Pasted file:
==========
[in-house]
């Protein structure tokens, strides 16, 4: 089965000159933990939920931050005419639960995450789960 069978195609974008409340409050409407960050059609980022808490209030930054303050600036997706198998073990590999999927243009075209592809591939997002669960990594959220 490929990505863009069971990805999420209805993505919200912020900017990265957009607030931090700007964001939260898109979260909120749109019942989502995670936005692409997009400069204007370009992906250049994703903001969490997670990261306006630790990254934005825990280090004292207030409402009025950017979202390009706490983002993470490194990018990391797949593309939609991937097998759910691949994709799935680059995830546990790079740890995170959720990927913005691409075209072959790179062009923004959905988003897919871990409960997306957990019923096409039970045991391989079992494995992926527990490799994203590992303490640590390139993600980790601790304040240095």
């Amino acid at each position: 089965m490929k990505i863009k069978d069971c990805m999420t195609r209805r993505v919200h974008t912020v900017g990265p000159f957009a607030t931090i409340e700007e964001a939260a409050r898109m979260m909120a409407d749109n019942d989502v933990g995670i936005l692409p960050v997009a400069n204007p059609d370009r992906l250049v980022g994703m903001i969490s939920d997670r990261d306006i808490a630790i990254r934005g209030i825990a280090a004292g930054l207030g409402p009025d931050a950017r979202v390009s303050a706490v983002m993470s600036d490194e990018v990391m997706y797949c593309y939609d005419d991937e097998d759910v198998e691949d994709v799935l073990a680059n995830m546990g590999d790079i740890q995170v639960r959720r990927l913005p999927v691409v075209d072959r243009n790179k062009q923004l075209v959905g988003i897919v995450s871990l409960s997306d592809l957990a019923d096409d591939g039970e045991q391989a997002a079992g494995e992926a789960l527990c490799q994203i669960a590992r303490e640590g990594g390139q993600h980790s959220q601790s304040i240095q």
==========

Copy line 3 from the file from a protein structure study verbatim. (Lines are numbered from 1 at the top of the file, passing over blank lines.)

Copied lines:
């Amino acid at each position: 089965m490929k990505i863009k069978d069971c990805m999420t195609r209805r993505v919200h974008t912020v900017g990265p000159f957009a607030t931090i409340e700007e964001a939260a409050r898109m979260m909120a409407d749109n019942d989502v933990g995670i936005l692409p960050v997009a400069n204007p059609d370009r992906l250049v980022g994703m903001i969490s939920d997670r990261d306006i808490a630790i990254r934005g209030i825990a280090a004292g930054l207030g409402p009025d931050a950017r979202v390009s303050a706490v983002m993470s600036d490194e990018v990391m997706y797949c593309y939609d005419d991937e097998d759910v198998e691949d994709v799935l073990a680059n995830m546990g590999d790079i740890q995170v639960r959720r990927l913005p999927v691409v075209d072959r243009n790179k062009q923004l075209v959905g988003i897919v995450s871990l409960s997306d592809l957990a019923d096409d591939g039970e045991q391989a997002a079992g494995e992926a789960l527990c490799q994203i669960a590992r303490e640590g990594g390139q993600h980790s959220q601790s304040i240095q």